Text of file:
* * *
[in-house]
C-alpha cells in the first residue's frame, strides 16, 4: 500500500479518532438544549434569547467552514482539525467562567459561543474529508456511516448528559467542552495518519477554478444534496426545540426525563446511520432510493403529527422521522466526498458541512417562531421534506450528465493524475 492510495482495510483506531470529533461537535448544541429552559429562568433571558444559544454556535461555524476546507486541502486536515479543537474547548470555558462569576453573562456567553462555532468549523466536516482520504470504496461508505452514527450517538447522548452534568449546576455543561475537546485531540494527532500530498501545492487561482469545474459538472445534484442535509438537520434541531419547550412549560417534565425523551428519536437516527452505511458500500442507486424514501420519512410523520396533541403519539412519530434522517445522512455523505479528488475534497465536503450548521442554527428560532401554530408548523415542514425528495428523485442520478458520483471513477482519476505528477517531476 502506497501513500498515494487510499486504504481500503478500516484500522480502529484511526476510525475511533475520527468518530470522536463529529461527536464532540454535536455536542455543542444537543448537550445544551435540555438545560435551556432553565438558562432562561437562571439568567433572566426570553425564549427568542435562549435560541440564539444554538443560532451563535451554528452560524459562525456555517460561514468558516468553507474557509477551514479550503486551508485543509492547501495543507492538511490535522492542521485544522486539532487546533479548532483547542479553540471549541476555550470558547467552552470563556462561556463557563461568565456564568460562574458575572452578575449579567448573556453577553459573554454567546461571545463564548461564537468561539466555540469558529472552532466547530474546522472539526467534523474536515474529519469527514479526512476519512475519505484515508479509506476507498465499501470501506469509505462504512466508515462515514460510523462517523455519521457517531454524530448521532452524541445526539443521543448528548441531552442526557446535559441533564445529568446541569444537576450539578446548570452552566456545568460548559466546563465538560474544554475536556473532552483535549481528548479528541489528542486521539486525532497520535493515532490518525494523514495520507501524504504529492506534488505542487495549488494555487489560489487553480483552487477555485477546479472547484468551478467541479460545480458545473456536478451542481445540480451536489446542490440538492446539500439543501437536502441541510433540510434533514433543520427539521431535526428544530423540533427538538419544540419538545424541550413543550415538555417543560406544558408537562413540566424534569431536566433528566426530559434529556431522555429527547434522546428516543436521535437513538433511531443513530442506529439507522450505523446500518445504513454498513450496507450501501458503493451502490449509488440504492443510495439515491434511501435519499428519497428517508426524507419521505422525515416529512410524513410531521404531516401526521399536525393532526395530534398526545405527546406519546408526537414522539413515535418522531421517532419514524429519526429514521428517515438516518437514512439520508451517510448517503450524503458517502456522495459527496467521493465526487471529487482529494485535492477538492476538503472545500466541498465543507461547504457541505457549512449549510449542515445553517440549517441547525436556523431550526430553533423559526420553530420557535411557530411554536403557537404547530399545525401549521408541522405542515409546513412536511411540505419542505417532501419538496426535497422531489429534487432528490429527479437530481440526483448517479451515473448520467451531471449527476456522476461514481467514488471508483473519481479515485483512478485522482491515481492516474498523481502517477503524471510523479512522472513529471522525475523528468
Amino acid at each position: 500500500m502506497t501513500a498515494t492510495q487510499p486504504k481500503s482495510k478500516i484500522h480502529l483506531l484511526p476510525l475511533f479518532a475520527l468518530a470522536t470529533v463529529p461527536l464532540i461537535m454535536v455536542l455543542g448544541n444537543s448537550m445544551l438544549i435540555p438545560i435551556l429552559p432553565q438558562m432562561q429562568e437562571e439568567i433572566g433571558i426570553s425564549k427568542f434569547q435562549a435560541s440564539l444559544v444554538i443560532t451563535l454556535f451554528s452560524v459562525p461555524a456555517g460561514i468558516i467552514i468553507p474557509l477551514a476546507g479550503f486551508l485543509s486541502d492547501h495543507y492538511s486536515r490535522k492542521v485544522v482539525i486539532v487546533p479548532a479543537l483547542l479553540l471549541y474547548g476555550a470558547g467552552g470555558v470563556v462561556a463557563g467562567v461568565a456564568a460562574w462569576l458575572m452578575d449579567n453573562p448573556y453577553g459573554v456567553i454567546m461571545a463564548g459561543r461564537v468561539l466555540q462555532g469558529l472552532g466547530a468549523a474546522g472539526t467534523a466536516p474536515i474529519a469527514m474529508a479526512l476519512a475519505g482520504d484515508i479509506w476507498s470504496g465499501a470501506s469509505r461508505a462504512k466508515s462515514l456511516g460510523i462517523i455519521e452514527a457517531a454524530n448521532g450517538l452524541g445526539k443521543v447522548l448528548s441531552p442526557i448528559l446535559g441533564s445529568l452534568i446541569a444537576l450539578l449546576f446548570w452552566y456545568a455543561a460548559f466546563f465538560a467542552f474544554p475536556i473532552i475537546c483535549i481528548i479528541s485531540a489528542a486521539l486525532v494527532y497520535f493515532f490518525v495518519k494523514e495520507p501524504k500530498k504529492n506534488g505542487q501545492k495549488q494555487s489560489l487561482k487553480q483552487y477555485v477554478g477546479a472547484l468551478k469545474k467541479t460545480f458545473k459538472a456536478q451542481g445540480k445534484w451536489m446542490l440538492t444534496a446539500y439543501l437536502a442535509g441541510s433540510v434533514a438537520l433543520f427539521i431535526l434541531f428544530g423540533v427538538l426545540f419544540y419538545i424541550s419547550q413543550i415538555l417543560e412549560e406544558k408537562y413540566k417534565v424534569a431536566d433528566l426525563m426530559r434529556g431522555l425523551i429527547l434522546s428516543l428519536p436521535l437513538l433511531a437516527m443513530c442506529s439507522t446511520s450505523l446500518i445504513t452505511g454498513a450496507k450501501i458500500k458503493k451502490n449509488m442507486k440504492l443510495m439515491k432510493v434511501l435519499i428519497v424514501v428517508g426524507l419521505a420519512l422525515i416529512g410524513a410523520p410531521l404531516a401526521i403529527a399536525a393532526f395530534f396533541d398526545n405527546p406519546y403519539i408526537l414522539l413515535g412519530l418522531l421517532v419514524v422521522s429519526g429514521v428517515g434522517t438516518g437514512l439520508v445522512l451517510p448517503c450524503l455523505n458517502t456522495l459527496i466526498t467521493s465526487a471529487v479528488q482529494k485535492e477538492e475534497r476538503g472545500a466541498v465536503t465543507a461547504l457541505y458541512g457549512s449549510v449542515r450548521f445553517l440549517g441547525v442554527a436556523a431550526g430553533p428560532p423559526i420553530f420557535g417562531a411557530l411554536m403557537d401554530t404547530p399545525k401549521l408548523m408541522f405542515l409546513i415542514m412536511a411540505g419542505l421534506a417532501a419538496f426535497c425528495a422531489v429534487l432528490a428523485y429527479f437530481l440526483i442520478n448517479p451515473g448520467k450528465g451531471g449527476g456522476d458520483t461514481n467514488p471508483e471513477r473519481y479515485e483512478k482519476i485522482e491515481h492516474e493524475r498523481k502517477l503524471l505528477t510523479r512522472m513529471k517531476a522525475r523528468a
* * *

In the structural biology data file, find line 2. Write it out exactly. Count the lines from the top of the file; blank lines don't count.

C-alpha cells in the first residue's frame, strides 16, 4: 500500500479518532438544549434569547467552514482539525467562567459561543474529508456511516448528559467542552495518519477554478444534496426545540426525563446511520432510493403529527422521522466526498458541512417562531421534506450528465493524475 492510495482495510483506531470529533461537535448544541429552559429562568433571558444559544454556535461555524476546507486541502486536515479543537474547548470555558462569576453573562456567553462555532468549523466536516482520504470504496461508505452514527450517538447522548452534568449546576455543561475537546485531540494527532500530498501545492487561482469545474459538472445534484442535509438537520434541531419547550412549560417534565425523551428519536437516527452505511458500500442507486424514501420519512410523520396533541403519539412519530434522517445522512455523505479528488475534497465536503450548521442554527428560532401554530408548523415542514425528495428523485442520478458520483471513477482519476505528477517531476 502506497501513500498515494487510499486504504481500503478500516484500522480502529484511526476510525475511533475520527468518530470522536463529529461527536464532540454535536455536542455543542444537543448537550445544551435540555438545560435551556432553565438558562432562561437562571439568567433572566426570553425564549427568542435562549435560541440564539444554538443560532451563535451554528452560524459562525456555517460561514468558516468553507474557509477551514479550503486551508485543509492547501495543507492538511490535522492542521485544522486539532487546533479548532483547542479553540471549541476555550470558547467552552470563556462561556463557563461568565456564568460562574458575572452578575449579567448573556453577553459573554454567546461571545463564548461564537468561539466555540469558529472552532466547530474546522472539526467534523474536515474529519469527514479526512476519512475519505484515508479509506476507498465499501470501506469509505462504512466508515462515514460510523462517523455519521457517531454524530448521532452524541445526539443521543448528548441531552442526557446535559441533564445529568446541569444537576450539578446548570452552566456545568460548559466546563465538560474544554475536556473532552483535549481528548479528541489528542486521539486525532497520535493515532490518525494523514495520507501524504504529492506534488505542487495549488494555487489560489487553480483552487477555485477546479472547484468551478467541479460545480458545473456536478451542481445540480451536489446542490440538492446539500439543501437536502441541510433540510434533514433543520427539521431535526428544530423540533427538538419544540419538545424541550413543550415538555417543560406544558408537562413540566424534569431536566433528566426530559434529556431522555429527547434522546428516543436521535437513538433511531443513530442506529439507522450505523446500518445504513454498513450496507450501501458503493451502490449509488440504492443510495439515491434511501435519499428519497428517508426524507419521505422525515416529512410524513410531521404531516401526521399536525393532526395530534398526545405527546406519546408526537414522539413515535418522531421517532419514524429519526429514521428517515438516518437514512439520508451517510448517503450524503458517502456522495459527496467521493465526487471529487482529494485535492477538492476538503472545500466541498465543507461547504457541505457549512449549510449542515445553517440549517441547525436556523431550526430553533423559526420553530420557535411557530411554536403557537404547530399545525401549521408541522405542515409546513412536511411540505419542505417532501419538496426535497422531489429534487432528490429527479437530481440526483448517479451515473448520467451531471449527476456522476461514481467514488471508483473519481479515485483512478485522482491515481492516474498523481502517477503524471510523479512522472513529471522525475523528468